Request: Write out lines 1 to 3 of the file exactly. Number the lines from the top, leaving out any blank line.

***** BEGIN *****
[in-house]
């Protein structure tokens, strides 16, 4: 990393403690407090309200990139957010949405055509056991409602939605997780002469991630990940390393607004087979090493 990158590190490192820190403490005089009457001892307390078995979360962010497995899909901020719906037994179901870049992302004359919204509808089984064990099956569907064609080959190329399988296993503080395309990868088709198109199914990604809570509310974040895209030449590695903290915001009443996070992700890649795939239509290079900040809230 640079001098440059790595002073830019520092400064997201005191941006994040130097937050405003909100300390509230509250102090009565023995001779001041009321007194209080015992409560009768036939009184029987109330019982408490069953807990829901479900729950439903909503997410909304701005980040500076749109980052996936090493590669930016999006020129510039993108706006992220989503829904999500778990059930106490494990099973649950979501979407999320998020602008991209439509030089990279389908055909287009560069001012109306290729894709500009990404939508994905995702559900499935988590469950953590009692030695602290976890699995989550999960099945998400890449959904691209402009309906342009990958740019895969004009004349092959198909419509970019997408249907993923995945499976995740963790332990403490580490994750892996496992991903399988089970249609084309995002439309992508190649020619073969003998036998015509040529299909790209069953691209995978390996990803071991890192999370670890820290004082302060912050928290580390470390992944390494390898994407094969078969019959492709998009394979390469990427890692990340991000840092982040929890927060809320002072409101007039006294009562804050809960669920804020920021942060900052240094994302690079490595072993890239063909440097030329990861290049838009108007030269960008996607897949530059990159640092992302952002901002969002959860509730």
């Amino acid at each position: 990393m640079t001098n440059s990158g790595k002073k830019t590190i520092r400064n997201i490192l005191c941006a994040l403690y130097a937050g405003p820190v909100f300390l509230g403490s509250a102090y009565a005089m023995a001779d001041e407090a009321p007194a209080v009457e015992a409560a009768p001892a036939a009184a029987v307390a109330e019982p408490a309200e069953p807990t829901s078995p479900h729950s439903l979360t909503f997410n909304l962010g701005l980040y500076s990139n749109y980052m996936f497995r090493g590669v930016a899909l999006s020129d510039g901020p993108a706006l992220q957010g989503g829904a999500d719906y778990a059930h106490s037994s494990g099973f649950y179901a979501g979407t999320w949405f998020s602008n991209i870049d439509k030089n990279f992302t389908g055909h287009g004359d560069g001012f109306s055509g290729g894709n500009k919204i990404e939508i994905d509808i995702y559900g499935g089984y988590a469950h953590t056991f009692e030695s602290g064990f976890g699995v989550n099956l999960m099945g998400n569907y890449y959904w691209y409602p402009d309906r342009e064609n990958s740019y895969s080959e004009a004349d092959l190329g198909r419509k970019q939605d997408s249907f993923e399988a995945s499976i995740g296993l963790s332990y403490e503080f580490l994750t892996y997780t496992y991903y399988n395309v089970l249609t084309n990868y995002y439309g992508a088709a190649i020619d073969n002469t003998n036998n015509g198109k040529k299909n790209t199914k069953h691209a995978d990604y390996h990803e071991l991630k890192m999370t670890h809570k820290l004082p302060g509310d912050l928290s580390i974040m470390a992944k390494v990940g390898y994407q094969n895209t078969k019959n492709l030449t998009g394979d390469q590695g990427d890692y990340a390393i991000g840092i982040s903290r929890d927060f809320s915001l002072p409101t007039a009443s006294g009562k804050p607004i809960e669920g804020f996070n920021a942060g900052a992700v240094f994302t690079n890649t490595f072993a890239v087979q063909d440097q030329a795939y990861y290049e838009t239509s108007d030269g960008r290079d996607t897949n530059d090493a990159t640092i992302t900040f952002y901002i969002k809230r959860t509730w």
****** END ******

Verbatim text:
[in-house]
């Protein structure tokens, strides 16, 4: 990393403690407090309200990139957010949405055509056991409602939605997780002469991630990940390393607004087979090493 990158590190490192820190403490005089009457001892307390078995979360962010497995899909901020719906037994179901870049992302004359919204509808089984064990099956569907064609080959190329399988296993503080395309990868088709198109199914990604809570509310974040895209030449590695903290915001009443996070992700890649795939239509290079900040809230 640079001098440059790595002073830019520092400064997201005191941006994040130097937050405003909100300390509230509250102090009565023995001779001041009321007194209080015992409560009768036939009184029987109330019982408490069953807990829901479900729950439903909503997410909304701005980040500076749109980052996936090493590669930016999006020129510039993108706006992220989503829904999500778990059930106490494990099973649950979501979407999320998020602008991209439509030089990279389908055909287009560069001012109306290729894709500009990404939508994905995702559900499935988590469950953590009692030695602290976890699995989550999960099945998400890449959904691209402009309906342009990958740019895969004009004349092959198909419509970019997408249907993923995945499976995740963790332990403490580490994750892996496992991903399988089970249609084309995002439309992508190649020619073969003998036998015509040529299909790209069953691209995978390996990803071991890192999370670890820290004082302060912050928290580390470390992944390494390898994407094969078969019959492709998009394979390469990427890692990340991000840092982040929890927060809320002072409101007039006294009562804050809960669920804020920021942060900052240094994302690079490595072993890239063909440097030329990861290049838009108007030269960008996607897949530059990159640092992302952002901002969002959860509730």
């Amino acid at each position: 990393m640079t001098n440059s990158g790595k002073k830019t590190i520092r400064n997201i490192l005191c941006a994040l403690y130097a937050g405003p820190v909100f300390l509230g403490s509250a102090y009565a005089m023995a001779d001041e407090a009321p007194a209080v009457e015992a409560a009768p001892a036939a009184a029987v307390a109330e019982p408490a309200e069953p807990t829901s078995p479900h729950s439903l979360t909503f997410n909304l962010g701005l980040y500076s990139n749109y980052m996936f497995r090493g590669v930016a899909l999006s020129d510039g901020p993108a706006l992220q957010g989503g829904a999500d719906y778990a059930h106490s037994s494990g099973f649950y179901a979501g979407t999320w949405f998020s602008n991209i870049d439509k030089n990279f992302t389908g055909h287009g004359d560069g001012f109306s055509g290729g894709n500009k919204i990404e939508i994905d509808i995702y559900g499935g089984y988590a469950h953590t056991f009692e030695s602290g064990f976890g699995v989550n099956l999960m099945g998400n569907y890449y959904w691209y409602p402009d309906r342009e064609n990958s740019y895969s080959e004009a004349d092959l190329g198909r419509k970019q939605d997408s249907f993923e399988a995945s499976i995740g296993l963790s332990y403490e503080f580490l994750t892996y997780t496992y991903y399988n395309v089970l249609t084309n990868y995002y439309g992508a088709a190649i020619d073969n002469t003998n036998n015509g198109k040529k299909n790209t199914k069953h691209a995978d990604y390996h990803e071991l991630k890192m999370t670890h809570k820290l004082p302060g509310d912050l928290s580390i974040m470390a992944k390494v990940g390898y994407q094969n895209t078969k019959n492709l030449t998009g394979d390469q590695g990427d890692y990340a390393i991000g840092i982040s903290r929890d927060f809320s915001l002072p409101t007039a009443s006294g009562k804050p607004i809960e669920g804020f996070n920021a942060g900052a992700v240094f994302t690079n890649t490595f072993a890239v087979q063909d440097q030329a795939y990861y290049e838009t239509s108007d030269g960008r290079d996607t897949n530059d090493a990159t640092i992302t900040f952002y901002i969002k809230r959860t509730w």